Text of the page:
If Andy Warhol Had A Girlfriend
I am a sporadic reader of Chick Lit. I like the first-person point of view and the beta heroes that are frequently found there. If Andy Warhol Had a Girlfriend is just the kind of story I like. It has a heroine I can relate to, a sweetheart of a hero, and a nice touch of character growth.
Jane Laine works at the Dick Reese Gallery in New York City. The man she thought was “the one” recently dumped her, and she loathes her boss, Dick, who seems to live to make his employees as miserable as possible. When Dick informs her out of the blue that she is supposed to accompany their #1 client, Ian Rhys-Fitzsimmons, on a series of art fairs around the world, Jane is seriously ticked off. She thinks Ian is a fake and a fraud, and she doesn’t understand his popularity or renown whatsoever. The fact that anything the gallery does concerning Ian makes Dick more of an ogre than usual is hardly an incentive to work more closely with him. But Jane doesn’t have a choice, and getting out of New York with all its memories of her lover doesn’t really seem like a terrible idea anyway. So she prepares to make the best of a bad situation and takes off to London for the first leg of the trip. Little does she know these art fairs with Ian are about to change her life and her heart.
The basic premise of If Andy Warhol Had a Girlfriend stretches believability a bit in a way that is pure wish fulfillment for me as a reader. Jane is an everygirl, and it’s very easy to identify with her dislike of her boss, her irritation with certain stressful aspects of her job, and the bad luck (usually instigated by Dick himself) she has while traveling. The book is structured by art fairs – New York, London, Rome, Chicago, and Santa Fe – and each city (with the exception of Chicago in the wintertime) sounded divine. Reading about Jane’s adventures was like traveling vicariously without the jet lag. Jane and Ian spend a month in each city, first participating in the art fairs and then showing Ian’s work at a local gallery for the remaining time. What a perfect amount of time to experience each location. Color me jealous!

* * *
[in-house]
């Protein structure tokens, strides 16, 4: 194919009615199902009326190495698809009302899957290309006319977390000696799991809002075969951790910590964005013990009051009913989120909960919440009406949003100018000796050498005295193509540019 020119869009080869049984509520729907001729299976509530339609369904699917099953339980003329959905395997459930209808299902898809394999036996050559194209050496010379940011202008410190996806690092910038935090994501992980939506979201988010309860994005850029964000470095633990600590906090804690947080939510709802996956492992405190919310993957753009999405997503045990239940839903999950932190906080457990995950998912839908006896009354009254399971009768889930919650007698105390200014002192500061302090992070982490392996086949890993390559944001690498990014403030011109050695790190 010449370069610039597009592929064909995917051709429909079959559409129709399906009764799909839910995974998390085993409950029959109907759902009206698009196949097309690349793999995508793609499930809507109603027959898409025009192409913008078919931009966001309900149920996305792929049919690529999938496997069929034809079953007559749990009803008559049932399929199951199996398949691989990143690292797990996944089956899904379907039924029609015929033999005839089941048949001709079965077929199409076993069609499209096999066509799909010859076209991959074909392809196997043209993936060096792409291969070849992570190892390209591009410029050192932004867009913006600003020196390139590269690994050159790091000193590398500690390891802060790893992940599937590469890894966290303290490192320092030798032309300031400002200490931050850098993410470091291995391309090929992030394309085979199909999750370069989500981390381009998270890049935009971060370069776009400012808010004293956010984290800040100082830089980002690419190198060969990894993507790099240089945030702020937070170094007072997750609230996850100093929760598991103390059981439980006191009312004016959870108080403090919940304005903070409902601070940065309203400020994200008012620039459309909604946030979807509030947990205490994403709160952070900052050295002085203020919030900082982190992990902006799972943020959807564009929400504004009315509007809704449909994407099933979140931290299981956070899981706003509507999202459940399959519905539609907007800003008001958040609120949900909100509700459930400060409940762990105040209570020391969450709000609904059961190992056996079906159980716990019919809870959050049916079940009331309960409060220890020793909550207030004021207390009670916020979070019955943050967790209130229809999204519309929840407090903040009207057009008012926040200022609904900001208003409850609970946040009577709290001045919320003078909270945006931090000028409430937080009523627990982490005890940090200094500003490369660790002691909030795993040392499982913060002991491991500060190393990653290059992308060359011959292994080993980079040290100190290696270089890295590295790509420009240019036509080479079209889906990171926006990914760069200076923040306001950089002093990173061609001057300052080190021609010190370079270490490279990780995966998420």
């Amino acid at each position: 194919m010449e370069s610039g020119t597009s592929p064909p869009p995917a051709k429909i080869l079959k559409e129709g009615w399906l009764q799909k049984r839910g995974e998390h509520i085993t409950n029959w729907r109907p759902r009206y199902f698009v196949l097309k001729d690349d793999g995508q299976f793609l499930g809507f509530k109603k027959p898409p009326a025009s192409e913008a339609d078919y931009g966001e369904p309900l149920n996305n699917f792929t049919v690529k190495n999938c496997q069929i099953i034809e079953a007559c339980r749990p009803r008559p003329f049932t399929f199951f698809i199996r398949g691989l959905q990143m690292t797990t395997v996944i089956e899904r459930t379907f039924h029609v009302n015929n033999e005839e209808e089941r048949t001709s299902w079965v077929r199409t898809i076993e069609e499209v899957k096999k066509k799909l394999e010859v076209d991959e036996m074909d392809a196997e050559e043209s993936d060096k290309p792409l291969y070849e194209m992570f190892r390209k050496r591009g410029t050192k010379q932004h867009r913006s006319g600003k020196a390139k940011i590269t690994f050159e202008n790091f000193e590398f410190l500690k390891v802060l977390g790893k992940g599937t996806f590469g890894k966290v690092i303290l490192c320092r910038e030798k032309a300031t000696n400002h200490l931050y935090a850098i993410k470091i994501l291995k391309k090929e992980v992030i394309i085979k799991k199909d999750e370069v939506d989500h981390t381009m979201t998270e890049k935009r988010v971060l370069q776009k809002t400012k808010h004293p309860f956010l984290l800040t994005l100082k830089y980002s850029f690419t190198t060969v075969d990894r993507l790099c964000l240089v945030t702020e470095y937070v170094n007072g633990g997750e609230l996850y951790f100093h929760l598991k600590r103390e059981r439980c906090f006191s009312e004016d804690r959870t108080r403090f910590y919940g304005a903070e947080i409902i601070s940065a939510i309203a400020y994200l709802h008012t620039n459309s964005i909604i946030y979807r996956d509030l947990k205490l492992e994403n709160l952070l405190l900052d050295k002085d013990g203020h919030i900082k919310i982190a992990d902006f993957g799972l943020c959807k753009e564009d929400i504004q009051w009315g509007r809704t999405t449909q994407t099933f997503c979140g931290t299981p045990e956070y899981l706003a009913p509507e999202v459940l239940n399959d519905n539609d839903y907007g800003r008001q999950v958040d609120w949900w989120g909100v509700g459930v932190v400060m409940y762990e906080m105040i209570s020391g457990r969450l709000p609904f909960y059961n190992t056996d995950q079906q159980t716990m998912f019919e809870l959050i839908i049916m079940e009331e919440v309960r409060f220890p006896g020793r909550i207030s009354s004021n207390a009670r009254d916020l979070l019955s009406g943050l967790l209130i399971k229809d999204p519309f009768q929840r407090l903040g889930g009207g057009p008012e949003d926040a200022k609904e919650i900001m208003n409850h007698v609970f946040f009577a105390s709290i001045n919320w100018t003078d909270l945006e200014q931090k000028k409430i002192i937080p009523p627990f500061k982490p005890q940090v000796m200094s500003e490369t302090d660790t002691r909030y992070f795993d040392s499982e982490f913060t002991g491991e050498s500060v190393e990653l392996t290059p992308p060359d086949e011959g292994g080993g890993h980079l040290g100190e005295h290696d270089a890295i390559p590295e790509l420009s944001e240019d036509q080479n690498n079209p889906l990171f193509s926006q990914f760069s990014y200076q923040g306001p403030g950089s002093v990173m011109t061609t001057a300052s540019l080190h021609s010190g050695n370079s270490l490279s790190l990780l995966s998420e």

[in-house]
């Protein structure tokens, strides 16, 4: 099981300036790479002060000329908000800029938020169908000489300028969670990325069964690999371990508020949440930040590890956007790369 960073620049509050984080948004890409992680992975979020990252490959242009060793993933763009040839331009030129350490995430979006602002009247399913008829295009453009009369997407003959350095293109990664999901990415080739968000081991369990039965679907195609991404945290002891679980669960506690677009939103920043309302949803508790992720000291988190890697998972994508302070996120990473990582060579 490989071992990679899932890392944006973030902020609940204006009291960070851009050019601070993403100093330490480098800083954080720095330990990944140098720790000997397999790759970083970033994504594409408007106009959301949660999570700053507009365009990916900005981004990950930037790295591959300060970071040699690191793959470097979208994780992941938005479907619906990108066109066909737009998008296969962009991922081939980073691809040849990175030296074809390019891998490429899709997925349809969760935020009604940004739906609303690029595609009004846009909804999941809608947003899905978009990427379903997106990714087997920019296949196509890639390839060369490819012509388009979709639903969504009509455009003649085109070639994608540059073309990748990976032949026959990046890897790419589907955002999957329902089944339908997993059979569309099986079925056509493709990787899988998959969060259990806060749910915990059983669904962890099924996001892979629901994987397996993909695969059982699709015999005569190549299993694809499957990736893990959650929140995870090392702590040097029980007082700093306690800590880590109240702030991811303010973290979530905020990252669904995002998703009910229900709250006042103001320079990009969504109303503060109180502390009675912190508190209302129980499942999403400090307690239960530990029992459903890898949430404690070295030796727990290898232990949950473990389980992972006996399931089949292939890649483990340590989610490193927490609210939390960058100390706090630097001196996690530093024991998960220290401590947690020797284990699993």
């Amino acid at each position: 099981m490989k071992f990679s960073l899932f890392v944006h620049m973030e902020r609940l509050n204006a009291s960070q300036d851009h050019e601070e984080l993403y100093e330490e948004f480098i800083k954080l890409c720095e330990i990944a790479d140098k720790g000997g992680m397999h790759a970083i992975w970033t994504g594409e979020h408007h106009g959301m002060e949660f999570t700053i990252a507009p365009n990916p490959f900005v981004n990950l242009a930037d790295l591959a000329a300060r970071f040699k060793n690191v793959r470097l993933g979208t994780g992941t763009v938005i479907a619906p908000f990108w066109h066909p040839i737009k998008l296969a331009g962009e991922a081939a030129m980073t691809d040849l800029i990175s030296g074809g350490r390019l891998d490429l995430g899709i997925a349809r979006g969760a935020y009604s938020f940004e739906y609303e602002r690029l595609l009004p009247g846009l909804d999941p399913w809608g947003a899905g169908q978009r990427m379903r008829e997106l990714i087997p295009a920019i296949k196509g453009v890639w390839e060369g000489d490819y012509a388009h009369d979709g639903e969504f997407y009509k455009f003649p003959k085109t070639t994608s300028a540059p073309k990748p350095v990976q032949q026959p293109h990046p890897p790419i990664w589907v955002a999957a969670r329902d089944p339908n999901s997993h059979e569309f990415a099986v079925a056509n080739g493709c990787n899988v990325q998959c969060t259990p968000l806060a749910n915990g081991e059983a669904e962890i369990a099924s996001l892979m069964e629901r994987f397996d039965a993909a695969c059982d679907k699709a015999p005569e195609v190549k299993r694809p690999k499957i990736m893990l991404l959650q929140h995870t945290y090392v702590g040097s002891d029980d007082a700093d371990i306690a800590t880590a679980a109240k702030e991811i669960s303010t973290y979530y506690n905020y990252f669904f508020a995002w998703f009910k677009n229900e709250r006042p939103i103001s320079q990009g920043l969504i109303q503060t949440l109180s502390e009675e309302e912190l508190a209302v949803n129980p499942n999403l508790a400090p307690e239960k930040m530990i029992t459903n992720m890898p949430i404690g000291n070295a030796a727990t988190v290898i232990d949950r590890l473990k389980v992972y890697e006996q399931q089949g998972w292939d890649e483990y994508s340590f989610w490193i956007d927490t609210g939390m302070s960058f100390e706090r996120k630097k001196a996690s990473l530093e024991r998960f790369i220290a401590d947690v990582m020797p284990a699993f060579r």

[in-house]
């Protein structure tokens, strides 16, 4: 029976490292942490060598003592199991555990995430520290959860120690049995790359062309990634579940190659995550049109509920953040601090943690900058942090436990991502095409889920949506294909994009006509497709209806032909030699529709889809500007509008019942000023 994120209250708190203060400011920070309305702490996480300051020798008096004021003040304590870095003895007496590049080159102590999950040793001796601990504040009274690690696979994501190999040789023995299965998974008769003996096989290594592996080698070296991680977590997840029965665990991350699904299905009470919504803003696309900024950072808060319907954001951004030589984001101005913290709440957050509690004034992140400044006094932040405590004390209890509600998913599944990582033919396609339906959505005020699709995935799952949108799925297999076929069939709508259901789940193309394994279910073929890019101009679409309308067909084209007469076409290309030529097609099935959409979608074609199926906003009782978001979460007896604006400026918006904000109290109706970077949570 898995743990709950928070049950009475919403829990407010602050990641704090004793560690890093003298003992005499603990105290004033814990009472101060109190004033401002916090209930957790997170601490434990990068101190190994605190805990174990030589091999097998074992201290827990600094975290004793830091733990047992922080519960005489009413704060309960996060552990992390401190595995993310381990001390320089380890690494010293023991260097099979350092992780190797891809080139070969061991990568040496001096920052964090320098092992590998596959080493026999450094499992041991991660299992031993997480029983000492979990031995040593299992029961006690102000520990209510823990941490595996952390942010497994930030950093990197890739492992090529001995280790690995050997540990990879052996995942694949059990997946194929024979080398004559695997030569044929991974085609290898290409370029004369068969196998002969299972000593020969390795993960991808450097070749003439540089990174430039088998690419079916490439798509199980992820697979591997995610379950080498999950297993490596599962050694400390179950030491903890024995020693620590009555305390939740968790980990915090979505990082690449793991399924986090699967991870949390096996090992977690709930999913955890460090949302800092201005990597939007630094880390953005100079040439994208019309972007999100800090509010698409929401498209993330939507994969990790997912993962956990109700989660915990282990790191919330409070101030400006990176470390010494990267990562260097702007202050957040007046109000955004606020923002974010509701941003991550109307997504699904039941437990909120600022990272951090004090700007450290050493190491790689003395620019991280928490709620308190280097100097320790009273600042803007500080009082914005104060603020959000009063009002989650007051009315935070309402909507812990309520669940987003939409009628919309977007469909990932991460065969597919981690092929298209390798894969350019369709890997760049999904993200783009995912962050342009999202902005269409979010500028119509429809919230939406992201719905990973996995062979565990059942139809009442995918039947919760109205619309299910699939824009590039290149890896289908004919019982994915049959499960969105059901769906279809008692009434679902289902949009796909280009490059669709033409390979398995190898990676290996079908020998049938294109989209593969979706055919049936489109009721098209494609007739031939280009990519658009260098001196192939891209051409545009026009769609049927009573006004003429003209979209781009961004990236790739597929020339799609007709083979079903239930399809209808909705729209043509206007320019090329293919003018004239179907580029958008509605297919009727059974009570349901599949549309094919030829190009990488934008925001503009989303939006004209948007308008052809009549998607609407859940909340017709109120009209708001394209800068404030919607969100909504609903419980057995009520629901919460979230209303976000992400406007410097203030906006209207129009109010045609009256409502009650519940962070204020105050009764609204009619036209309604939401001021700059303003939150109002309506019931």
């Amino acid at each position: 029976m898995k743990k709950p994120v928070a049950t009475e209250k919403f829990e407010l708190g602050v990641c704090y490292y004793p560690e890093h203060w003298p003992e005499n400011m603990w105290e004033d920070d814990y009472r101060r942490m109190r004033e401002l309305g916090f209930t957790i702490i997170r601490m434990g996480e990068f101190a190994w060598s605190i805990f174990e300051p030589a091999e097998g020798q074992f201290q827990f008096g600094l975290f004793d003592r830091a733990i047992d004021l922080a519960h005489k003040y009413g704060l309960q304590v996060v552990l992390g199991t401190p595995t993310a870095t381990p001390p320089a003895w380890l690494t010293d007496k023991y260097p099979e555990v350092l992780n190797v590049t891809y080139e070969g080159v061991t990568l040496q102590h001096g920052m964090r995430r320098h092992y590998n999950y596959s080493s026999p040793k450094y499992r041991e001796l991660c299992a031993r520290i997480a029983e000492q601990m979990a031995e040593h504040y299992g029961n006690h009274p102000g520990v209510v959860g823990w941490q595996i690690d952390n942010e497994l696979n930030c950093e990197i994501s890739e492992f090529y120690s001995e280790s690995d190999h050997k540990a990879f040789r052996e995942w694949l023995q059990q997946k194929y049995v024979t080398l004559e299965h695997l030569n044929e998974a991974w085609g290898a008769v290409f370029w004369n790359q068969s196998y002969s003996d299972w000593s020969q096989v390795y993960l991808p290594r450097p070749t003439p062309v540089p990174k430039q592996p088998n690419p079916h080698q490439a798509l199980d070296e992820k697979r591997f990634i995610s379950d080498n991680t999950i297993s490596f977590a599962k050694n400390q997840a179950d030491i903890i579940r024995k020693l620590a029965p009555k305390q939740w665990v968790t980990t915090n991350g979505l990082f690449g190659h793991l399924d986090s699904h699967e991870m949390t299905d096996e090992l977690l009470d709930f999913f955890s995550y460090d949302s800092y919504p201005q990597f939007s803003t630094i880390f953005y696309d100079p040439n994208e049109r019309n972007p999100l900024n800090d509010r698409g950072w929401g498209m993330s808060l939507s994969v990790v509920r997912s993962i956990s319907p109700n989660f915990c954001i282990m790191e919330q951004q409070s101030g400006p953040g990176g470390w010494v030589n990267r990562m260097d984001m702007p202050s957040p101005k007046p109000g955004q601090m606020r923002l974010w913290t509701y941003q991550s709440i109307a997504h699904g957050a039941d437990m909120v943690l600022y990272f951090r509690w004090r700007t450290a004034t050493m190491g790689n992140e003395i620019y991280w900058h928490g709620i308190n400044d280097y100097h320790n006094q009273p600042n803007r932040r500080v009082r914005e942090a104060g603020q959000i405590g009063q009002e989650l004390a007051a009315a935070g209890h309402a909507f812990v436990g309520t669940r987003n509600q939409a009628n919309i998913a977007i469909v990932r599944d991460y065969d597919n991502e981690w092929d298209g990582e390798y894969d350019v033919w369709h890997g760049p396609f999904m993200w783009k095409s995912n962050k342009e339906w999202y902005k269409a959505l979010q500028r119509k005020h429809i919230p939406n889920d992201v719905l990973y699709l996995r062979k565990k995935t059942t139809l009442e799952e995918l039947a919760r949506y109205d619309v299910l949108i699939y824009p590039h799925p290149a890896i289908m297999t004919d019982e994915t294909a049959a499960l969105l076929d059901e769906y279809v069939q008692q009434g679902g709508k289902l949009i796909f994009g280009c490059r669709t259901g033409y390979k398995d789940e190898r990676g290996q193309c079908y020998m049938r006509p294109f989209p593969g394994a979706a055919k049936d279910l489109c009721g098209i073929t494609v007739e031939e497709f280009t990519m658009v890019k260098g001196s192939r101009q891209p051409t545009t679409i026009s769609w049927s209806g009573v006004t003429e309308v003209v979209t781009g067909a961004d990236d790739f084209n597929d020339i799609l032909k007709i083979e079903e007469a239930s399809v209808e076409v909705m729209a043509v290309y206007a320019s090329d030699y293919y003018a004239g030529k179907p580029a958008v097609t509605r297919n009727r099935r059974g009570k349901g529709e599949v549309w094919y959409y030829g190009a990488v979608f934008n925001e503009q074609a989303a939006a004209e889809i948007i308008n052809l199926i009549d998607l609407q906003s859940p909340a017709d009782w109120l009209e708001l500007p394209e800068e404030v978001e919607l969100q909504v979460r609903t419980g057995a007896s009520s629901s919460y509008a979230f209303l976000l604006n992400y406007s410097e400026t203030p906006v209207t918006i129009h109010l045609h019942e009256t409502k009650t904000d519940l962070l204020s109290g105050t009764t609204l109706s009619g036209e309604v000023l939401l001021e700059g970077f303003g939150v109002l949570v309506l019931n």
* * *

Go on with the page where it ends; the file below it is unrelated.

Alison Pace’s writing style is easy to read and sprinkled with bits of humor as well as quotes from Andy Warhol. The book reminded me a little bit of last year’s Can You Keep A Secret by Sophie Kinsella, my favorite Chick Lit book of 2004. It wasn’t quite as laugh-out-loud funny, but it had the same sweet, happy tone to it that makes for a feel-good read. And there is one scene in which Jane has Christmas dinner with Ian, her family, and her mother’s schnauzer that is quite amusing.
The most appealing parts of the story center around Ian Rhys-Fitzsimmons, who is a bit of an unlikely romance “hero.” He’s short and bespectacled, dresses in extremely bright colors, and is constantly scribbling ideas on graph paper. However, he’s also brilliant, rich, famous, feted by the art world, and a really, really nice guy. Watching Jane let go of her preconceived notions about him and let herself experience his genuine niceness was a treat.
If Andy Warhol Had a Girlfriend was a great change of pace from what I’ve been reading lately. If the premise that an everygirl can be noticed and cherished by the artist of the century is a bit of a fairy tale, it’s just about my favorite one. Love stories are supposed to make you smile, and this one definitely accomplished its goal.